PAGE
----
Like most, with the onset of quantitative easing in the US, we have had to adjust our money supply models. The main adjustment relates to the accumulation of excess reserves held at the Federal Reserve and the higher than average preference for liquidity (cash). In the chart below, we take the standard M2 and make a couple of adjustments: 1) we start with M2 (the dark blue line) and then, 2) subtract currency in circulation (red line), and then 3) subtract commercial bank deposits held at the Federal Reserve (light blue line).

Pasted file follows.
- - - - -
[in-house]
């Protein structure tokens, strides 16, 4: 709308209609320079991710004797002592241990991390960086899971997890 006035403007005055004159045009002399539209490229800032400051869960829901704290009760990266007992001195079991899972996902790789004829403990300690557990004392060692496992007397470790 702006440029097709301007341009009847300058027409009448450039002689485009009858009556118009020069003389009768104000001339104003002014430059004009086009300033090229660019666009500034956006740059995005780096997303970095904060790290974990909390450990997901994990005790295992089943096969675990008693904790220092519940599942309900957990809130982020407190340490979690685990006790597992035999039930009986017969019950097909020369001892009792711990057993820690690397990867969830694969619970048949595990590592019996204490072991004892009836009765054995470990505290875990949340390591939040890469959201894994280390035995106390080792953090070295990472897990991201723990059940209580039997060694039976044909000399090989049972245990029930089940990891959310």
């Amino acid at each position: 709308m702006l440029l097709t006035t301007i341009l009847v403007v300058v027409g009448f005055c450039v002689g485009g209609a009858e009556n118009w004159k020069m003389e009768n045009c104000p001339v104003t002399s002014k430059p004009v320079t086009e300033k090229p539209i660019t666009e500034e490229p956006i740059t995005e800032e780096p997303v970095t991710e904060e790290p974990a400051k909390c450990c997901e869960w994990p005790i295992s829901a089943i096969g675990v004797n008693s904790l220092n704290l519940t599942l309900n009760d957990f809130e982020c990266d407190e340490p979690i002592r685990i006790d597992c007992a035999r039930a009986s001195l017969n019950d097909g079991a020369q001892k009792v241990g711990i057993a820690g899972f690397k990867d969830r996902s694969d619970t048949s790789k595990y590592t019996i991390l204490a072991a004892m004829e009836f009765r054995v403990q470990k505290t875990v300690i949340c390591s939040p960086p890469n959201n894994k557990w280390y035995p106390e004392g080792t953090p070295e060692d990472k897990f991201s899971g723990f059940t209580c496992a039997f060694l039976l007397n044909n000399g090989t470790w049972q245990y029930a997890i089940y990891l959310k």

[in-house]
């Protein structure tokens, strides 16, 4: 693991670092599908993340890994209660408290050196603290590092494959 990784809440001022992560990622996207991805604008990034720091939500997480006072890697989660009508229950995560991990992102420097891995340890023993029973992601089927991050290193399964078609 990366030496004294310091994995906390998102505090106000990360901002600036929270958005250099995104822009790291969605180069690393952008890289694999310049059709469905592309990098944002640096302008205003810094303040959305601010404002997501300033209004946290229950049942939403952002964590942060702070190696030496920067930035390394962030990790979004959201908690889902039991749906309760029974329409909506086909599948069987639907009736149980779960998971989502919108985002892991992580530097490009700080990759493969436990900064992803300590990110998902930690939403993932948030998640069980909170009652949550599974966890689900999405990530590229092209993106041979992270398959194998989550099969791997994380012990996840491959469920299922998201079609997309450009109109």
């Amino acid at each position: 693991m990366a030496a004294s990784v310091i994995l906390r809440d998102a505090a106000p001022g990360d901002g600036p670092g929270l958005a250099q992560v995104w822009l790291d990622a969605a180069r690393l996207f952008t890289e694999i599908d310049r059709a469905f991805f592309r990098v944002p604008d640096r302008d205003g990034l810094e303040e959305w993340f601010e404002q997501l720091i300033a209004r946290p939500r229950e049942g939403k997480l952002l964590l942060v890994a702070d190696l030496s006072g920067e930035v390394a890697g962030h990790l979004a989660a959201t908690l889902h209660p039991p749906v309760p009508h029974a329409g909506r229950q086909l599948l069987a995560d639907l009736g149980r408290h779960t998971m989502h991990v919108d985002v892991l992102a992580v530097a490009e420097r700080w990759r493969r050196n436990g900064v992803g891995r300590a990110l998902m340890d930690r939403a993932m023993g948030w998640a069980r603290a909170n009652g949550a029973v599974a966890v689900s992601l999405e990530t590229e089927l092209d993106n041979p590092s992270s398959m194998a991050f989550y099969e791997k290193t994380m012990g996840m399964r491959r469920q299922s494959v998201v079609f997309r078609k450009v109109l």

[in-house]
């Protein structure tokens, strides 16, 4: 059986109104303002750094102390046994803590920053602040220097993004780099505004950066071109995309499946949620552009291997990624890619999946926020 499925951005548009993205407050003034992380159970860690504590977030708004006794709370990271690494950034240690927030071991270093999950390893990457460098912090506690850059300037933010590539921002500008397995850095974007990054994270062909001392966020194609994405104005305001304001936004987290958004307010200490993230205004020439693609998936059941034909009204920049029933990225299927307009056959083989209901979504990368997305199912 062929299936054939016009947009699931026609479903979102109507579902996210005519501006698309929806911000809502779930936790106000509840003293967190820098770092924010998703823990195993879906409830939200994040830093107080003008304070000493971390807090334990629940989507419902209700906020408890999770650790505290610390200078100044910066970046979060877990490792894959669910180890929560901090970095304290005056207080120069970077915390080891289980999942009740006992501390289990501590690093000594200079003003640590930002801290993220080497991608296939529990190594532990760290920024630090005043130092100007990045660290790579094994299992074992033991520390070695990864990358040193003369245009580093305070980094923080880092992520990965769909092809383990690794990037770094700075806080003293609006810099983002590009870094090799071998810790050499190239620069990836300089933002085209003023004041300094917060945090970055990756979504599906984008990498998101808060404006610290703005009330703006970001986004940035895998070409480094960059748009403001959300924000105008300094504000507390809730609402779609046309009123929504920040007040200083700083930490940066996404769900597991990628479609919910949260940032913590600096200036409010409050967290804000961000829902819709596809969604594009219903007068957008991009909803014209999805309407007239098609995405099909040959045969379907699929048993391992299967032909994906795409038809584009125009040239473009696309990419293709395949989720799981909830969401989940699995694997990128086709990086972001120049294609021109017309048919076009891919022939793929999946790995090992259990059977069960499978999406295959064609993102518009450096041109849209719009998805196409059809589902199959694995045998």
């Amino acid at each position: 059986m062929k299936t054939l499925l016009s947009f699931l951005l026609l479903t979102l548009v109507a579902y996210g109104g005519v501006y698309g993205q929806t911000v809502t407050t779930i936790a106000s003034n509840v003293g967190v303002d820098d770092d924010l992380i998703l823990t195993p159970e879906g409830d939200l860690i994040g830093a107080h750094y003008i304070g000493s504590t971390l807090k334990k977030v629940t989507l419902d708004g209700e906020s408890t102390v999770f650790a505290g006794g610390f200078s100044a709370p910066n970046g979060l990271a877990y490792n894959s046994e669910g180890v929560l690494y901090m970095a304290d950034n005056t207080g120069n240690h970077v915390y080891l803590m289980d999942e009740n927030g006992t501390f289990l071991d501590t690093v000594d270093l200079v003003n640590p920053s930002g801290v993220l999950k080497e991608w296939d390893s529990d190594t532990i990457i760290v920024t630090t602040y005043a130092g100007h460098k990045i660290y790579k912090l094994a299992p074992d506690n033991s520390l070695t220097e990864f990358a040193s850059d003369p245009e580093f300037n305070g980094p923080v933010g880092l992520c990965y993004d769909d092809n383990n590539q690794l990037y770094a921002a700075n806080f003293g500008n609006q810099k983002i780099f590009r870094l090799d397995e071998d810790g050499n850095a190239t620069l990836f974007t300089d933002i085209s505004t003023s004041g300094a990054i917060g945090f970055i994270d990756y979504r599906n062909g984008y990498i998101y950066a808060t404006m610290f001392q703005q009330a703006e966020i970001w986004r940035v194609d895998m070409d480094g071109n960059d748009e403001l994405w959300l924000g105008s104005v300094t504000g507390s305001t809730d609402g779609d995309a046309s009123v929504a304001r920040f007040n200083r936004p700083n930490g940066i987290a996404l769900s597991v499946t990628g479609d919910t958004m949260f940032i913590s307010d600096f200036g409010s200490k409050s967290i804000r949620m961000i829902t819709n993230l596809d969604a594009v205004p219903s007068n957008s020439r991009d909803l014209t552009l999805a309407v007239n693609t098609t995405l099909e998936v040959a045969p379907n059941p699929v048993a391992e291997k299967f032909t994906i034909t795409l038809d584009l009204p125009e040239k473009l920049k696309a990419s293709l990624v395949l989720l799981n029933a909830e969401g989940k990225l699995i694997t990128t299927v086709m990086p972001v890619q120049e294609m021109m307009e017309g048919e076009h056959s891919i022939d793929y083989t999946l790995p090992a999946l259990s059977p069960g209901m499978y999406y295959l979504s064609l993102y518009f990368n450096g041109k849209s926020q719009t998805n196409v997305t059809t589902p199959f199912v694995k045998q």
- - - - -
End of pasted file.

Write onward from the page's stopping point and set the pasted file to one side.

The key takeaway from this chart is that the long-term component of M2--ie, private credit growth--has been stagnant for five years. This reflects the continued contraction in the shadow banking system as well as weak loan growth. Below we convert the levels in the chart above to a one year rate of change.
Private credit growth is contracting at an almost 5% annualized rate, which is highly deflationary. In the chart below we show the one year change in our adjusted M2 (subtracting out currency + commercial bank deposits at FRB) and compare it to the S&P 500. Since mid-2012, we have been in a highly unstable condition that somewhat resembles the vicious deleveraging of 2008-2009.